Interviews are the most stressful part of any job hunt. Even more so when it is your first interview for a new career field. Nursing school puts all new grads one the same level. You may have had an internship on top of clinicals, but most new grads do. Thousands of new nurses graduate every year and hospitals only have a certain number of openings for new grad nurses. So how does a new nurse not get lost in the sea of monotonous applicants?
Here are 5 secrets:
1. Do Some Digging
With modern technology we have access to a wealth of information at our fingertips. A quick Google search can tell you the company’s mission and core values statements which will not only show the interviewer you took time to learn about the company, but it will also give you the ability to communicate with common vocabulary.
2. Dig Deeper
What type of unit(s) did the job description specify? You do not have to know everything, but you need to know what types of patients and common illnesses you will see on that unit.
If you are interviewing for an ER or ICU new grad program your scenarios will look different than an Ortho program. This will help you focus your research because they love asking scenario questions to test your clinical knowledge about assessment and general treatment plans.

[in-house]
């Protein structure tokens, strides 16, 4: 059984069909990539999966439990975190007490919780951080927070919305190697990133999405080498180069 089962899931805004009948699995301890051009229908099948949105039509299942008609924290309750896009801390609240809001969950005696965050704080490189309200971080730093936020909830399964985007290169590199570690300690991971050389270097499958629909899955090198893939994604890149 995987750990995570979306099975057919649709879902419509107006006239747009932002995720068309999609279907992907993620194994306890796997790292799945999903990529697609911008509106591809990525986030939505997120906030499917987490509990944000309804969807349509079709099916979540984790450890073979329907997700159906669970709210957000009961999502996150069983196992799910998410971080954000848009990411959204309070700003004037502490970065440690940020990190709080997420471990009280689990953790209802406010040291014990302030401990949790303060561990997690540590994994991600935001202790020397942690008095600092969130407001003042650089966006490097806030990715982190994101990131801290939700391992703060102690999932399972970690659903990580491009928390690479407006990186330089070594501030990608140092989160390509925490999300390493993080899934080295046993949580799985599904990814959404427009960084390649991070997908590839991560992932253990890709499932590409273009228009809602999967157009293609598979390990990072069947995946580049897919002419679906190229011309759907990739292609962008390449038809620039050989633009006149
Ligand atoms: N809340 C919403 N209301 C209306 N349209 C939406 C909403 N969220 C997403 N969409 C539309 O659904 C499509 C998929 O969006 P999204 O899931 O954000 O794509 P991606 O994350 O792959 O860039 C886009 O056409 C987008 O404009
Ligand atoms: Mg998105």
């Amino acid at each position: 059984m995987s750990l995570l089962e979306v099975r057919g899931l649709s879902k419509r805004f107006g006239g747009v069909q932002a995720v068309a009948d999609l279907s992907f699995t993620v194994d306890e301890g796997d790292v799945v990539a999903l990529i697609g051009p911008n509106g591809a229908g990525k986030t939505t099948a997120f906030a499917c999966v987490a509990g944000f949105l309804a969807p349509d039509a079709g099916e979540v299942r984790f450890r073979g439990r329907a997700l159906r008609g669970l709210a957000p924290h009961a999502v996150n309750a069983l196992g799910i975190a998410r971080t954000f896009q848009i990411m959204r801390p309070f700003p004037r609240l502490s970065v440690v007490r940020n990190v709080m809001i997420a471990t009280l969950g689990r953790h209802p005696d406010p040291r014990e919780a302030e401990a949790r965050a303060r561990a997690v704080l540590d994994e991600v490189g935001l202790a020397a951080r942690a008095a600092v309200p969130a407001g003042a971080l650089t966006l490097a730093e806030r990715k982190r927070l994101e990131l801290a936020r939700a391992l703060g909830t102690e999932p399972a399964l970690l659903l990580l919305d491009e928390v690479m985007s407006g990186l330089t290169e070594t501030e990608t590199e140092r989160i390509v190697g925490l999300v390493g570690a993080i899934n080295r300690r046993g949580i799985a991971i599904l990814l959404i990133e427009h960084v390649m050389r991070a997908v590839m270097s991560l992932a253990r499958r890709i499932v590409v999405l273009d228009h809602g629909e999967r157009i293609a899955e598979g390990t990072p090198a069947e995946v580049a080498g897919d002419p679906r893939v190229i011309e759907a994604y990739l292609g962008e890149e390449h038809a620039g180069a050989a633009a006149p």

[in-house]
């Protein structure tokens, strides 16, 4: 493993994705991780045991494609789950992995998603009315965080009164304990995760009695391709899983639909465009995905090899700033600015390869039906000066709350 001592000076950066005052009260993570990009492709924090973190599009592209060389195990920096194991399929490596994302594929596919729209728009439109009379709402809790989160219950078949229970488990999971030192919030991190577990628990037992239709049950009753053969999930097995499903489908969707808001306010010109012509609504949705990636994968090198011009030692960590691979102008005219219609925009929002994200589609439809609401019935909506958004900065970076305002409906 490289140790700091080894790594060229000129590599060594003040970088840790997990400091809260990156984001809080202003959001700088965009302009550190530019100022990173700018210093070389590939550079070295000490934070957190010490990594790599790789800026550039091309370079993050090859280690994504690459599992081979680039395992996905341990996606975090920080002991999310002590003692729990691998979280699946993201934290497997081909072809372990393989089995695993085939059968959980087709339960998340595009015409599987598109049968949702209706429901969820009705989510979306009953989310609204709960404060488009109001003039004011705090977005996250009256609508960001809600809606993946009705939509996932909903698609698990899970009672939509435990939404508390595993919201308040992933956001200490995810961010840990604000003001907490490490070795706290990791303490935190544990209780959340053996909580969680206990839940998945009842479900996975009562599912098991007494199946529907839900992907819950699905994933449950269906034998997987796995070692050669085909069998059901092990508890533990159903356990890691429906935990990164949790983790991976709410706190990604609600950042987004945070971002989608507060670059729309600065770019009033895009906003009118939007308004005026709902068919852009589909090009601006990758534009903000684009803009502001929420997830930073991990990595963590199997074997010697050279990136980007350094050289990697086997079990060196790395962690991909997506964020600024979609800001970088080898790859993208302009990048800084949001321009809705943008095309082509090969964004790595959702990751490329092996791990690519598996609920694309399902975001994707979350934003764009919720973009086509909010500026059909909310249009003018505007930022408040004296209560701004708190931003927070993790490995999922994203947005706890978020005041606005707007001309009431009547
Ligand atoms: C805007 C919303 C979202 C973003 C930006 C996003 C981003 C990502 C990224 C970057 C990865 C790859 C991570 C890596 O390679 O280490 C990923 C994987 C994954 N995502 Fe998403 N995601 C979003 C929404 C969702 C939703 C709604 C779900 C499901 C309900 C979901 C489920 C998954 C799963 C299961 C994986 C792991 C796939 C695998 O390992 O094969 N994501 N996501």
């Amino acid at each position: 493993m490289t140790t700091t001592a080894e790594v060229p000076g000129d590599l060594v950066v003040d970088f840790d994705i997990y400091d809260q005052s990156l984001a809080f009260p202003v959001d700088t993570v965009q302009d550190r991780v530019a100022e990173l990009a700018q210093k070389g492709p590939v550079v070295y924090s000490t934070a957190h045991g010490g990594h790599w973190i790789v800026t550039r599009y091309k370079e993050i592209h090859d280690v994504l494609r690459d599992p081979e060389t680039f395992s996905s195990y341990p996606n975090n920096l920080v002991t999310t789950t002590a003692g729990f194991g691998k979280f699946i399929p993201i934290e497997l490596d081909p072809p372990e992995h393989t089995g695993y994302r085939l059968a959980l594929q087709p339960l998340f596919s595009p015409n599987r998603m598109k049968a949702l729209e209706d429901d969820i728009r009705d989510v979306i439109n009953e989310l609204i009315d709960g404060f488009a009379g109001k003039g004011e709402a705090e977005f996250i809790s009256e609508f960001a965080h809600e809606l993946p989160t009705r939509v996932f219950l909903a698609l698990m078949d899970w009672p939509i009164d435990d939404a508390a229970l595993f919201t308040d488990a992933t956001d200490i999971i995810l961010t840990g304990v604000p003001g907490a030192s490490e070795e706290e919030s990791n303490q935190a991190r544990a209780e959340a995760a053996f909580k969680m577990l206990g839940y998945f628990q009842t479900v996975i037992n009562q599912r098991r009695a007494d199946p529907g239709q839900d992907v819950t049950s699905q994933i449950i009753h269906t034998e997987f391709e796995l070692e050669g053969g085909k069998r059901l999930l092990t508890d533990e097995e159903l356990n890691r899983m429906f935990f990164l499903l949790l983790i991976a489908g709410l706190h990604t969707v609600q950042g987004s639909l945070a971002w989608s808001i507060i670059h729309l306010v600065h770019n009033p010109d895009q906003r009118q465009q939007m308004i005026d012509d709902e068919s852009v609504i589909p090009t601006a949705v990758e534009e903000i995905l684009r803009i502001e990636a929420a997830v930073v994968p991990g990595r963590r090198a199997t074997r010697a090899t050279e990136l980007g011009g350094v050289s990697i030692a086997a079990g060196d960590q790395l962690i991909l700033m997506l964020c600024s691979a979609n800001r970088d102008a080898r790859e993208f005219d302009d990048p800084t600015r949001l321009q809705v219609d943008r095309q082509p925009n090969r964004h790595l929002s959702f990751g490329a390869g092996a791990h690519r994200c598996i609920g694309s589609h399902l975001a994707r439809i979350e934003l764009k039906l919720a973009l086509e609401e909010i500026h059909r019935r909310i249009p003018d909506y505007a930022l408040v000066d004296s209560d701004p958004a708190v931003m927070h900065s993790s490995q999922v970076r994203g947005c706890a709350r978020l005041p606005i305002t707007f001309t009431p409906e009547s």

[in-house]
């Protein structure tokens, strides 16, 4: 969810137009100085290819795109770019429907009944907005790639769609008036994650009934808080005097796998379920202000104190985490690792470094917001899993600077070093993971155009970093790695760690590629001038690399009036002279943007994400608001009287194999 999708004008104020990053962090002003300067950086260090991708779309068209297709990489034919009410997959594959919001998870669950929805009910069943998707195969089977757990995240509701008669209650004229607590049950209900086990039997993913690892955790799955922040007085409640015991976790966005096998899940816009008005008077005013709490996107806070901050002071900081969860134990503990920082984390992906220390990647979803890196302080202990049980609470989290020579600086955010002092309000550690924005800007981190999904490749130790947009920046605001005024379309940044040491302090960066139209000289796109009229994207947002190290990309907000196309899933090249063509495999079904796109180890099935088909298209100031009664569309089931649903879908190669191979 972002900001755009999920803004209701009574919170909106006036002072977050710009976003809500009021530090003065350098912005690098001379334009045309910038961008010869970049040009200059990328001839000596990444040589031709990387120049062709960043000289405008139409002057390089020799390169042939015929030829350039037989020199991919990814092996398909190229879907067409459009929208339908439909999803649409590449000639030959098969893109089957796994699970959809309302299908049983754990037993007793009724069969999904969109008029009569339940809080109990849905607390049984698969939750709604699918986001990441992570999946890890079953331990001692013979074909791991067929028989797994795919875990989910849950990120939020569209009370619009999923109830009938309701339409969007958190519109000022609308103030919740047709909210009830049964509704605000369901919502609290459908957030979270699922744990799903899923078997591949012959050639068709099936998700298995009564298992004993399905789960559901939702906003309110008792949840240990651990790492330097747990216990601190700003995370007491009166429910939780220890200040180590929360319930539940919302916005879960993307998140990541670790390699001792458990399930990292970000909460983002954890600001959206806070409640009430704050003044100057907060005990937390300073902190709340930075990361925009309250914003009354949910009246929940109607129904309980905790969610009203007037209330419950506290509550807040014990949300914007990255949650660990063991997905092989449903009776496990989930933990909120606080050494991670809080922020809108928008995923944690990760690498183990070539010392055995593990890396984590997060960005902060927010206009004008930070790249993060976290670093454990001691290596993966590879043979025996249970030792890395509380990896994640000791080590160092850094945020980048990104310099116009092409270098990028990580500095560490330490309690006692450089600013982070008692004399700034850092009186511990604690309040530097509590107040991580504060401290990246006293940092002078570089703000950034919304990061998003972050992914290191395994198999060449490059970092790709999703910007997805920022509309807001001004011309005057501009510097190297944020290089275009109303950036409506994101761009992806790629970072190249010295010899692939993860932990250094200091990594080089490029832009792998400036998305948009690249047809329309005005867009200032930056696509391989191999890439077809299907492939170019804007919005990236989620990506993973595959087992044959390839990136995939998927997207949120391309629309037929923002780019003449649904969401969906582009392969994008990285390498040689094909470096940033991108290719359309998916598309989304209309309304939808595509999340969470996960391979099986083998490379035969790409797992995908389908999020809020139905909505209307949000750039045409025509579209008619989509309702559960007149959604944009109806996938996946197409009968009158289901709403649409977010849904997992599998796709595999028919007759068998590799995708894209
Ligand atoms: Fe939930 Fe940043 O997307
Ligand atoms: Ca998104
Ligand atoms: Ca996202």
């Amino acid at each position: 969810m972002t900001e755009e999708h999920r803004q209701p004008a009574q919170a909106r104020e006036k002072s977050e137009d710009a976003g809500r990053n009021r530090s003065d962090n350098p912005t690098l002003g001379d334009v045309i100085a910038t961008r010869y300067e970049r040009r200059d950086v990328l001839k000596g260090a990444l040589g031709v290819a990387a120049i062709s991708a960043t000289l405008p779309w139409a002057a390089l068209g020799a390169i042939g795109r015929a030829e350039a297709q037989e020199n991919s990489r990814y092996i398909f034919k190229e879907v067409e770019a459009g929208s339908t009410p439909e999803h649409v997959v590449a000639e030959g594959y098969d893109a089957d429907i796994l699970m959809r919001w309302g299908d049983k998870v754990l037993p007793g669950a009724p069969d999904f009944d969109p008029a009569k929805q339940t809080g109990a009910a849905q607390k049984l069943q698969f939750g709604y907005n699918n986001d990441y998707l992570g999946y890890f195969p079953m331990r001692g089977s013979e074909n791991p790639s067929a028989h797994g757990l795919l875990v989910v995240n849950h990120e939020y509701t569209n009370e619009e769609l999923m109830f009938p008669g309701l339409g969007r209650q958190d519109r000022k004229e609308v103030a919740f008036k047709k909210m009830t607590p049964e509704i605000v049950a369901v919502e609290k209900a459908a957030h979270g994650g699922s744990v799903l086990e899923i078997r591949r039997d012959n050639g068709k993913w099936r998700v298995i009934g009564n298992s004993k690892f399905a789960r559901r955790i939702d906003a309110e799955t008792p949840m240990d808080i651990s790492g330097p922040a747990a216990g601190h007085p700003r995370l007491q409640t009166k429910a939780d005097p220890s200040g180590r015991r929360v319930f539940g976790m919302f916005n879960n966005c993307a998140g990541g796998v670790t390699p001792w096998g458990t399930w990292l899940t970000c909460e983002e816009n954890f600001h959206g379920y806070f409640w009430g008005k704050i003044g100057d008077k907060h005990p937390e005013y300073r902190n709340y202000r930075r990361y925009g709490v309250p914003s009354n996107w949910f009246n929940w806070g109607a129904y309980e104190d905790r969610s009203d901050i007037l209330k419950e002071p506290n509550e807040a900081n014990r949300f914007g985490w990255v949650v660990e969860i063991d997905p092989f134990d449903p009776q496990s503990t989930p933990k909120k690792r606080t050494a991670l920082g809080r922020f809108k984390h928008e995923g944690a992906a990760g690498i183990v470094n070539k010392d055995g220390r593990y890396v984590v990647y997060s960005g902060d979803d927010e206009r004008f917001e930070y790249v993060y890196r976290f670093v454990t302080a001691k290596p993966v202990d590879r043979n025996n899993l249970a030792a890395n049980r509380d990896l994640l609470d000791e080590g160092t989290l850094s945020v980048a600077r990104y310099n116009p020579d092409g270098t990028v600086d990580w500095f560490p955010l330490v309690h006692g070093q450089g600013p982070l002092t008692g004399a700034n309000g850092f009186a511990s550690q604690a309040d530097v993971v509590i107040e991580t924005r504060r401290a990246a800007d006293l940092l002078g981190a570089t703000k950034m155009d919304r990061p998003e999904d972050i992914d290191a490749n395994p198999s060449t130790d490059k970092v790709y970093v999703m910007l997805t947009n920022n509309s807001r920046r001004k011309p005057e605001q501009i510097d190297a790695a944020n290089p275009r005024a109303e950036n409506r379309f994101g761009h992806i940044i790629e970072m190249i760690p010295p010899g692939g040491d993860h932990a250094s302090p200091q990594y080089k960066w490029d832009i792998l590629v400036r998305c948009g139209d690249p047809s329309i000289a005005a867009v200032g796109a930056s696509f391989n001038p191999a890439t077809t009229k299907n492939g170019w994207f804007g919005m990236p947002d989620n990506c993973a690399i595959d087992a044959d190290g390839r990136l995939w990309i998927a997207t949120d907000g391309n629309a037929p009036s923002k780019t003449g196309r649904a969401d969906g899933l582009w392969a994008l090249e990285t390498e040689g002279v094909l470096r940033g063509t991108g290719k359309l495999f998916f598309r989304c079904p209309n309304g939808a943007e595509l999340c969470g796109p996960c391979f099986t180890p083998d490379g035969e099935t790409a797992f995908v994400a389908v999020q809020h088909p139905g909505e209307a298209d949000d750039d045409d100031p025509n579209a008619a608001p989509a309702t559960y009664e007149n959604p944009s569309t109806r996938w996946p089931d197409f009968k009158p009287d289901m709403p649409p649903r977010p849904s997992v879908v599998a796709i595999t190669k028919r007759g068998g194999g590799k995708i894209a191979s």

3. Always Have an Action Plan
The strengths and weaknesses question is inevitable. Do not ruin your chance at a job by listing weaknesses. Be honest about your weaknesses but never share a weakness without saying what you are doing to improve. If you have made mistakes in the past, how did you rectify them and what did you learn.
4. Be the Part
Confidence goes a long way, even if you do not feel confident. Do not cross over to arrogance, but remain professional and attentive, and dress professionally. Keep your answers simple and avoid long back stories that will take up precious time with irrelevant information.
5. Use Rejection as a Tool
The rejection phone call does happen even for brilliant interviews, because the reality is there are only so many openings. If you receive a rejection phone call (or email) do not be afraid to ask for constructive criticism and even be so bold as to ask if they know of other opportunities. In my experience rejections have only led to better work opportunities.
- After my first new grad interview, I received the dreaded rejection phone call. Before I hung up, I asked the manager if there was anything I could do differently in my next interview to improve my chances of getting hired. The manager said my interview was great and she wanted to hire me, but she decided to go with an internal employee for her one opening. THEN she said she would personally hand my resume to her colleague and that is how I got hired as a new grad nurse on a PCU.
Landing a new grad nurse position is challenging, but not impossible. Remember, you have just as much nursing experience as everyone else applying for that job. A previous career or being an internal employee may add a slight advantage on paper, but follow these steps to outshine the competition and you will be surprised at the doors that will open for you.